Toward Diagnosing CTE in Living People

Experimental brain scan reveals abnormal tau protein in former NFL players

These images show areas of the brain where an experimental brain scan detected higher abnormal tau protein in a group of former NFL football players than compared to a group of control subjects. The former football players in the study have self-reported cognitive, mood, and behavior symptoms that are thought to be associated with CTE. Courtesy of the New England Journal of Medicine

For the time being, the only way for scientists to detect whether a person has CTE, or chronic traumatic encephalopathy, is to examine their brain tissue after death. But to get any closer to being able to treat or even prevent CTE, researchers must first find a way to diagnose it in the living.

That critical goal may finally be within sight, according to a new study published April 10, 2019, in the New England Journal of Medicine, by Robert Stern, director of clinical research at the Boston University Chronic Traumatic Encephalopathy (CTE) Center, and collaborators from Avid Radiopharmaceuticals, Banner Alzheimer’s Institute, Brigham and Women’s Hospital, the Mayo Clinic, and University of Arizona. Their findings reveal that an experimental PET (positron emission tomography) scan on living people is able to detect abnormal brain tissue—called tau protein—in patterns similar to those found in the brains of deceased people diagnosed with CTE after death.

Tau protein—a hallmark of several neurodegenerative diseases including CTE, Alzheimer’s, and certain kinds of dementias—“becomes toxic and destroys brain tissue” as it accumulates, says Stern. In their study, the researchers found evidence of abnormal tau proteins in living people by comparing experimental PET scans of 31 control subjects without any history of head trauma or psychological symptoms against 26 former National Football League players who have self-reported cognitive, mood, and behavior symptoms associated with CTE.

The experimental PET scan detected greater amounts of abnormal tau protein buildup in the group of living former NFL players compared to the control group.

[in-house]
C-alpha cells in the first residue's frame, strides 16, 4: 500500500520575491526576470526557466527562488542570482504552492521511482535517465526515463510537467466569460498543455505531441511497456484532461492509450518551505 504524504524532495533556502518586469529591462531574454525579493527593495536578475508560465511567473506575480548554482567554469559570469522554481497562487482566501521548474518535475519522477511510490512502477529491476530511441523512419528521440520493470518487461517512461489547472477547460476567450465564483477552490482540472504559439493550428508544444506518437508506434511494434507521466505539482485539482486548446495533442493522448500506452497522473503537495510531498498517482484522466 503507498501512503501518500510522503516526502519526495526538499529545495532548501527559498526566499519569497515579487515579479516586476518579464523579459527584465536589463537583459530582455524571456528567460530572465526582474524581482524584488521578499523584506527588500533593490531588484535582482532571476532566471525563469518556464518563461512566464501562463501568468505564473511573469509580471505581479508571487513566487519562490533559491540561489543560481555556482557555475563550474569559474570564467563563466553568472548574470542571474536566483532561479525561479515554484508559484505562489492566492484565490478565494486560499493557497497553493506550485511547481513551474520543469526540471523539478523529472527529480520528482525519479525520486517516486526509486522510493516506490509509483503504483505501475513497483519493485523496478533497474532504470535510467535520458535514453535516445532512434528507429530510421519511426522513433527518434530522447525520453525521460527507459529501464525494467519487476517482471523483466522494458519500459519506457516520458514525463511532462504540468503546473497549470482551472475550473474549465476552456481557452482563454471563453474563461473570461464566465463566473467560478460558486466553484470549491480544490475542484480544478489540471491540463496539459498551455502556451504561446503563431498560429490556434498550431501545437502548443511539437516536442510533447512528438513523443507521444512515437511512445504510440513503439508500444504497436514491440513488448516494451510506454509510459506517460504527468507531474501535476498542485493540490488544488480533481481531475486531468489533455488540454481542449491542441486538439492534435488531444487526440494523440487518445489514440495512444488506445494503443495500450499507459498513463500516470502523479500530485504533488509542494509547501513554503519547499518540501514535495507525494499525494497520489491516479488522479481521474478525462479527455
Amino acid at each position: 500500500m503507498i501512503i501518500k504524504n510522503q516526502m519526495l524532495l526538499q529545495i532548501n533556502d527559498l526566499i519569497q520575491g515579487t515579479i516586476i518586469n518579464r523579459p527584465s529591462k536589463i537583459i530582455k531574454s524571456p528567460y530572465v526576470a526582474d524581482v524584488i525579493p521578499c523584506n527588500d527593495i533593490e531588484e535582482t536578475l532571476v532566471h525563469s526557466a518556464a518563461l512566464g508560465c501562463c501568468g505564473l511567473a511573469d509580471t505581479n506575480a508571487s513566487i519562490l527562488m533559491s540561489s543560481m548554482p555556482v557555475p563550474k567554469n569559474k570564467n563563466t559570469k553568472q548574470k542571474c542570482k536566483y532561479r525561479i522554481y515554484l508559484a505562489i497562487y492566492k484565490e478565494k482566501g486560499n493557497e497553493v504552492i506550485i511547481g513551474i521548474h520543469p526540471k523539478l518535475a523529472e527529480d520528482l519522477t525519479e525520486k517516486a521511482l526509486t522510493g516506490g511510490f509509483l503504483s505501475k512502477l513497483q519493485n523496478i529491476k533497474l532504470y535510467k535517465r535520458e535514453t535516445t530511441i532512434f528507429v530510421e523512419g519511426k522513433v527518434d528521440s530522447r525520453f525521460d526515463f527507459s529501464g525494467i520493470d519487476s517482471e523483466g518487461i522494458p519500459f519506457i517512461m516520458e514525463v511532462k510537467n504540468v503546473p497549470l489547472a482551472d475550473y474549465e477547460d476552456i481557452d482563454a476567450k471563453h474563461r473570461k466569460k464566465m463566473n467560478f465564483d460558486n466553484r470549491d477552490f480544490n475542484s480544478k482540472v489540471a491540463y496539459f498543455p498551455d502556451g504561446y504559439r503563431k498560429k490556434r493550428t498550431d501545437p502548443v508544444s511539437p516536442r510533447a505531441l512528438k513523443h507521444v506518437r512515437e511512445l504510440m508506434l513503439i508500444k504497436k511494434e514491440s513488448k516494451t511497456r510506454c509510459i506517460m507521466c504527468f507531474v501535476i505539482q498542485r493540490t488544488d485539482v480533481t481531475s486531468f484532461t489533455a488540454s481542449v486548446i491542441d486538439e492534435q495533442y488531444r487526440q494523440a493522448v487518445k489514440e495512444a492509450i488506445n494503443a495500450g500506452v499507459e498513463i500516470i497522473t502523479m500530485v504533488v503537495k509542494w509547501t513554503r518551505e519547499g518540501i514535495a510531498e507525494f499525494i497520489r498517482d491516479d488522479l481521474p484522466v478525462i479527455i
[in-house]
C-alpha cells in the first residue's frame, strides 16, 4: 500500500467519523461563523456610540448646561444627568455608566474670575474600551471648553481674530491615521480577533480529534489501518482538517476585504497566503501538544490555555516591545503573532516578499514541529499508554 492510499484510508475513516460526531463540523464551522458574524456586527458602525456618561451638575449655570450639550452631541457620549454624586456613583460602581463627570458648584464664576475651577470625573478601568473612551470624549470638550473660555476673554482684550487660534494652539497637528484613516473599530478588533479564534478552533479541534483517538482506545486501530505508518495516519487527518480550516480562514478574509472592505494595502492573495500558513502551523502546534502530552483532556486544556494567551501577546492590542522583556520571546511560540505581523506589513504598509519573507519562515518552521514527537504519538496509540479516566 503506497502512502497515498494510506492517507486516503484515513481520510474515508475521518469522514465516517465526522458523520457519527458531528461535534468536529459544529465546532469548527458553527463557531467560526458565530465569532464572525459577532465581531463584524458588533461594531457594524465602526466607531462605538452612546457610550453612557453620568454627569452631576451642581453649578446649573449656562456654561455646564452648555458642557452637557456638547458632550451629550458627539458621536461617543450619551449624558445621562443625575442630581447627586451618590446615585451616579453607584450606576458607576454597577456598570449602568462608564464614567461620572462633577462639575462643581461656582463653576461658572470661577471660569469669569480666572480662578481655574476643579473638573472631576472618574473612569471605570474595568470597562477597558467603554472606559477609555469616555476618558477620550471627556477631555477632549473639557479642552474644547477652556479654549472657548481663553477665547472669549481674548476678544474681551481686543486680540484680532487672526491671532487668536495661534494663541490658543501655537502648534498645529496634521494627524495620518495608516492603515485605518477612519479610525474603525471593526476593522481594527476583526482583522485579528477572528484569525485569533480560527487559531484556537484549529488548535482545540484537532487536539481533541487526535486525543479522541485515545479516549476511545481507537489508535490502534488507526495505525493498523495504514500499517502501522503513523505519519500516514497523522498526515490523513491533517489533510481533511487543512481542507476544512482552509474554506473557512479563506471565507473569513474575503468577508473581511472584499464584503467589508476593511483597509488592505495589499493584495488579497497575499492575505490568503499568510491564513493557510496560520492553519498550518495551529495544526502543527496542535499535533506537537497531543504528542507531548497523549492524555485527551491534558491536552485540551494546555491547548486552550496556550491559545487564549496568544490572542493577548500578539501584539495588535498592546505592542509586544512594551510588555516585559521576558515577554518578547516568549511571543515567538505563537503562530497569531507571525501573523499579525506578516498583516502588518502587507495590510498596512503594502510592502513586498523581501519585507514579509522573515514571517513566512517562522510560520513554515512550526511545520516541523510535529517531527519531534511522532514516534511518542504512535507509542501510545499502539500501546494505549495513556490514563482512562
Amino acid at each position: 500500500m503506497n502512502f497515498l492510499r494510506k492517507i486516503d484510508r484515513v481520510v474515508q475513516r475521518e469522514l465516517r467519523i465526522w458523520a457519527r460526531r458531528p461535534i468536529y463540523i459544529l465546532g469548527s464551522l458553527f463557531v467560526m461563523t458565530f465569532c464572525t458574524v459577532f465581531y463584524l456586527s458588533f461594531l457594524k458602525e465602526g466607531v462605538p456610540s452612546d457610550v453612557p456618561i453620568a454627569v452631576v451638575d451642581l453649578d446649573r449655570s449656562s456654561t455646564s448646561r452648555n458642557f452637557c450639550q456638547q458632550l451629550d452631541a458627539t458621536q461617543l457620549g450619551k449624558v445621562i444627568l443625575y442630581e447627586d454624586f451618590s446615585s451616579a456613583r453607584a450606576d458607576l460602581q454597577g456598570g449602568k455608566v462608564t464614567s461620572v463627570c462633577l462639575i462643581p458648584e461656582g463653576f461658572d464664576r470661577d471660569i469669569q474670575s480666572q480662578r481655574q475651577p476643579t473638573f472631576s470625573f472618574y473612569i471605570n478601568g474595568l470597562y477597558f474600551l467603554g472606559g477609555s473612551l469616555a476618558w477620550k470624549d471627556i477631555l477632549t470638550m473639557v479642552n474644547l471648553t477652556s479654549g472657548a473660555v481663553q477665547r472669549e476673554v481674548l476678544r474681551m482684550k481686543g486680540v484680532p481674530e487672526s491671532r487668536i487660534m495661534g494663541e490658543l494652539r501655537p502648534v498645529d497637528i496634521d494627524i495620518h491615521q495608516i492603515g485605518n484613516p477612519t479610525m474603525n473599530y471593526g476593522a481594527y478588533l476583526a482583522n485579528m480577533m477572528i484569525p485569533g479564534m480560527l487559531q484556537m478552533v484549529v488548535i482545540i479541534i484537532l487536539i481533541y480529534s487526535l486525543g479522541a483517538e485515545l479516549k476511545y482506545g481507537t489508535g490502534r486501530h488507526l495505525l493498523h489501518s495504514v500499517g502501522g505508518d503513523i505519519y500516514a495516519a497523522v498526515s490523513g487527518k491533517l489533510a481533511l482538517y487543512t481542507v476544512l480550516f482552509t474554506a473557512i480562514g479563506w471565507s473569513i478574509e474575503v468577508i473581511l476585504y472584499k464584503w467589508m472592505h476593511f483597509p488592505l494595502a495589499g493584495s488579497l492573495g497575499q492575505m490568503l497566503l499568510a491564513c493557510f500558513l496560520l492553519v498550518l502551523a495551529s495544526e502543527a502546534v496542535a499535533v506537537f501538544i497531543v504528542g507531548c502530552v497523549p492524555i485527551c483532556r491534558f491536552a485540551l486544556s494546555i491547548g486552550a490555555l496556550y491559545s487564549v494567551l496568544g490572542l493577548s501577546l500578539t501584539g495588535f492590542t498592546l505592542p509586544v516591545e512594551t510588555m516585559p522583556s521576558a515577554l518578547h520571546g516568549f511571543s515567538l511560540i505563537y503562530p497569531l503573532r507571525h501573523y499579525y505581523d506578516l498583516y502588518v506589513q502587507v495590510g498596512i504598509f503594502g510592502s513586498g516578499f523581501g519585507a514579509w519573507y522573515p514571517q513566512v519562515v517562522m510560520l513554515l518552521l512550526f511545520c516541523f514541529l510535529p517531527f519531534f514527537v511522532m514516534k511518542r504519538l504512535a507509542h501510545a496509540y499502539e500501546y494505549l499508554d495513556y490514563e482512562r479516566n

“It can’t yet be used for individual diagnosis,” Stern cautions. “We analyzed group data, not individual findings.”

Yet, after a decade of doing CTE research himself, he admits it’s a crucial step toward the ultimate goal of diagnosing CTE in living individuals. “From day one,” Stern says, “I had hoped for there to be a tau tracer for PET scans in humans. It’s such an important thing…to be able to see and quantify tau.”

Stern says scientific data suggests that it’s not necessarily concussions that cause the neurodegenerative disease known to have affected hundreds of military veterans and former NFL stars, including Aaron Hernandez, Dave Duerson, Junior Seau, and Andre Waters, among others.

“CTE is a buzzword these days,” Stern says. But “a lot of people are confused about what it is, what causes it…. There’s a lot of misconception out there that it’s caused by concussions.”

Instead, repetitive subconcussive hits to the head—like you commonly see in tackle football—appear to be the root of the disease. Studying the brains of deceased NFL players, other athletes, and veterans—BU CTE Center scientists have amassed nearly 700 such brains—has yielded new clues to what drives CTE. But Stern says there are still a lot of unanswered questions, such as how common CTE is, why some people get it and others don’t, and how it can be treated and possibly prevented.

To find those answers, he says researchers need to be able to diagnose CTE in the living.

“Most importantly,” to best learn about how and why the disease develops, “it would be great to detect it early before it progresses to the point where there’s too much destruction of brain tissue,” says Stern, who is also director of the clinical core of the BU Alzheimer’s Disease Center and a BU School of Medicine professor of neurology, neurosurgery, and anatomy and neurobiology.